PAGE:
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Legal Module

Institution and Faculty Responsibilities

Under the regulations of Section 504, institutions of higher education and individual faculty members are required to make "academic adjustments and reasonable modifications" (34 C.F.R. §104.44(a)) and provide "auxiliary aids and services" (34 C.F.R. §104.44(d)) to students with disabilities. Accommodations and academic adjustments such as providing a note-taker, a sign language interpreter, or extra time on an exam, are determined according to the individual needs of the student. The purpose of accommodations is to provide the same opportunity to achieve in higher education programs that other students have by removing a specific barrier that is created by a particular disability (Scott, 2002). Students with disabilities must meet the same academic standards that other students are held to. Reasonable accommodations afford them equal opportunity to do so.

Many accommodations do not fundamentally alter courses or programs. Some of the most common accommodations include:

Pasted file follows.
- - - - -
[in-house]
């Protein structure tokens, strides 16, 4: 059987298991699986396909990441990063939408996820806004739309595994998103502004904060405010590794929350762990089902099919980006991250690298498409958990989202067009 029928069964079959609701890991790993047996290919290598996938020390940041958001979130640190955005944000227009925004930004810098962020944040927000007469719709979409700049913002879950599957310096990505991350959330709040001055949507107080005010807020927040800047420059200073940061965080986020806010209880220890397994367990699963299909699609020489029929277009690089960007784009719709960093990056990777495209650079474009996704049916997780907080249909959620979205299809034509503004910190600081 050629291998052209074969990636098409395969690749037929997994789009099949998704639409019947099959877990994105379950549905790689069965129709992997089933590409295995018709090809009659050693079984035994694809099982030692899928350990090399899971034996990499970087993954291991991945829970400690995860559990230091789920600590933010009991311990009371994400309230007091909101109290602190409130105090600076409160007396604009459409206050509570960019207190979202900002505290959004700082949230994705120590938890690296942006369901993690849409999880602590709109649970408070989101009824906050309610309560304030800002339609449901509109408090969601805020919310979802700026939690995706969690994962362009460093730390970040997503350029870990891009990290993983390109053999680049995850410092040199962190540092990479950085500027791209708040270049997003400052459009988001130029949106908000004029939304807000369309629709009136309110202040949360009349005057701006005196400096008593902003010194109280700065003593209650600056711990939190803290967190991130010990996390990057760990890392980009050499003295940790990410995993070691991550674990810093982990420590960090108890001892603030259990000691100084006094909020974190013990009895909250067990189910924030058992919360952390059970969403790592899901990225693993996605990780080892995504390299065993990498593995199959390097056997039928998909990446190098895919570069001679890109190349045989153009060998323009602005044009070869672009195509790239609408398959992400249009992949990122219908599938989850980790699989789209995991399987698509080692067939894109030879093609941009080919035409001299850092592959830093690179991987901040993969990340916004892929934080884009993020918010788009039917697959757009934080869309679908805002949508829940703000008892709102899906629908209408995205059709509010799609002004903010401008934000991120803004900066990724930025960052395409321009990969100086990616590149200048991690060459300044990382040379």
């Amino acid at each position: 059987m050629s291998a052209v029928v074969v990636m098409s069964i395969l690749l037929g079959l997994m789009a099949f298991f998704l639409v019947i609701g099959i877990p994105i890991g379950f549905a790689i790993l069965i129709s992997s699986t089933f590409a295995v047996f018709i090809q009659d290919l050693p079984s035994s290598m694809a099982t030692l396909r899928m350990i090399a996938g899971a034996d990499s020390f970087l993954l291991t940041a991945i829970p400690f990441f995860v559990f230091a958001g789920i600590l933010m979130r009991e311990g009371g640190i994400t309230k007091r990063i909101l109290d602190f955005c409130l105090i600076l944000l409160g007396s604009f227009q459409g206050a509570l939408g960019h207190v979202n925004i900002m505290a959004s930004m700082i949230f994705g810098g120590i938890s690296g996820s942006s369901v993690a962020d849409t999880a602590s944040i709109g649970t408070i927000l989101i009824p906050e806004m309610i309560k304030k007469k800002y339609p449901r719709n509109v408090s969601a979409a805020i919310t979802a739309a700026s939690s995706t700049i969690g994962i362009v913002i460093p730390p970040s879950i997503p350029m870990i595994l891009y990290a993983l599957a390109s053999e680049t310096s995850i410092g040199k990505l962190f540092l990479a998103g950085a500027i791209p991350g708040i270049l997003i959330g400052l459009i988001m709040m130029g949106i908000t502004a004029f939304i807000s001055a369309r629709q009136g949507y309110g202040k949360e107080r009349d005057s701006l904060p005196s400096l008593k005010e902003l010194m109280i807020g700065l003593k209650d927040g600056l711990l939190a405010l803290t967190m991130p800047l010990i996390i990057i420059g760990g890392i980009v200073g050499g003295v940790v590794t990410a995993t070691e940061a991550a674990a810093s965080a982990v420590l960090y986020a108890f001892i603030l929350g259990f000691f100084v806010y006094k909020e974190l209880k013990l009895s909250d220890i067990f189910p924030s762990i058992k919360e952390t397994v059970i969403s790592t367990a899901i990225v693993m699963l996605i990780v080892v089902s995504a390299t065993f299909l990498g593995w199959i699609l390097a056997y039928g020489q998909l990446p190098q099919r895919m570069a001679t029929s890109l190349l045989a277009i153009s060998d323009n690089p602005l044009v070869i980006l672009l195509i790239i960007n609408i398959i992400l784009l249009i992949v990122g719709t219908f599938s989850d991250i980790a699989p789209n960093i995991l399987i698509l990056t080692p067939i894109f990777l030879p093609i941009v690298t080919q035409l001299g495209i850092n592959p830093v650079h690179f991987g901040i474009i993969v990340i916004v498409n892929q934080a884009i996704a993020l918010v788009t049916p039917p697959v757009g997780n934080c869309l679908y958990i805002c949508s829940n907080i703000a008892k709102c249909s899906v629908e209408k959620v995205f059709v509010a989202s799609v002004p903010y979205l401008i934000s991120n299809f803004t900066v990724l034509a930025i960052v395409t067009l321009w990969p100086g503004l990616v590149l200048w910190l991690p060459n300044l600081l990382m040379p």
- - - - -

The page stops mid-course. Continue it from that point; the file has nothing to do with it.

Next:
• Extended testing time
  • Note-taker
  • Books on tape
  • Distraction-reduced test settings for exams

Course substitutions may be appropriate for some individual students, although academic supports such as tutoring, note-takers, test accommodations, and study skills training may reduce the need for course substitutions for many students with disabilities (Scott, 2002). Providing these types of academic accommodations does not mean that students with disabilities are guaranteed to achieve the same results as other students. Rather, "reasonable" accommodations are intended to give students with disabilities an equal opportunity to achieve the same results that other students have the opportunity to achieve. In some situations where a college or university can demonstrate that a particular requirement is essential to a program, such as fine motor control as a requirement for a program in dentistry, an accommodation is not considered "reasonable" (Rothstein, 2002).


References

Rehabilitation Act of 1973, as Amended, Section 504, P. L. 93-112, 29 U.S.C. §794 (1998).

Rothstein, L. F. (2002). Judicial intent and legal precedents. In L. C. Brinckerhoff, J. M. McGuire, & S. F. Shaw (Eds.), Postsecondary education and transition for students with learning disabilities (pp.71-106). Austin, TX: PRO-ED.

Scott, S. S. (2002). The dynamic process of providing accommodations. In L. C. Brinckerhoff, J. M. McGuire, & S. F. Shaw (Eds.), Postsecondary education and transition for students with learning disabilities (pp.295-332). Austin, TX: PRO-ED.

Permission is granted to copy this document for educational purposes; however, please acknowledge your source using the following citation:

UDI Online Project. (2010). Legal Module. Center on Postsecondary Education and Disability, University of Connecticut, Storrs. http://www.udi.uconn.edu/index.php?q=content/legal-module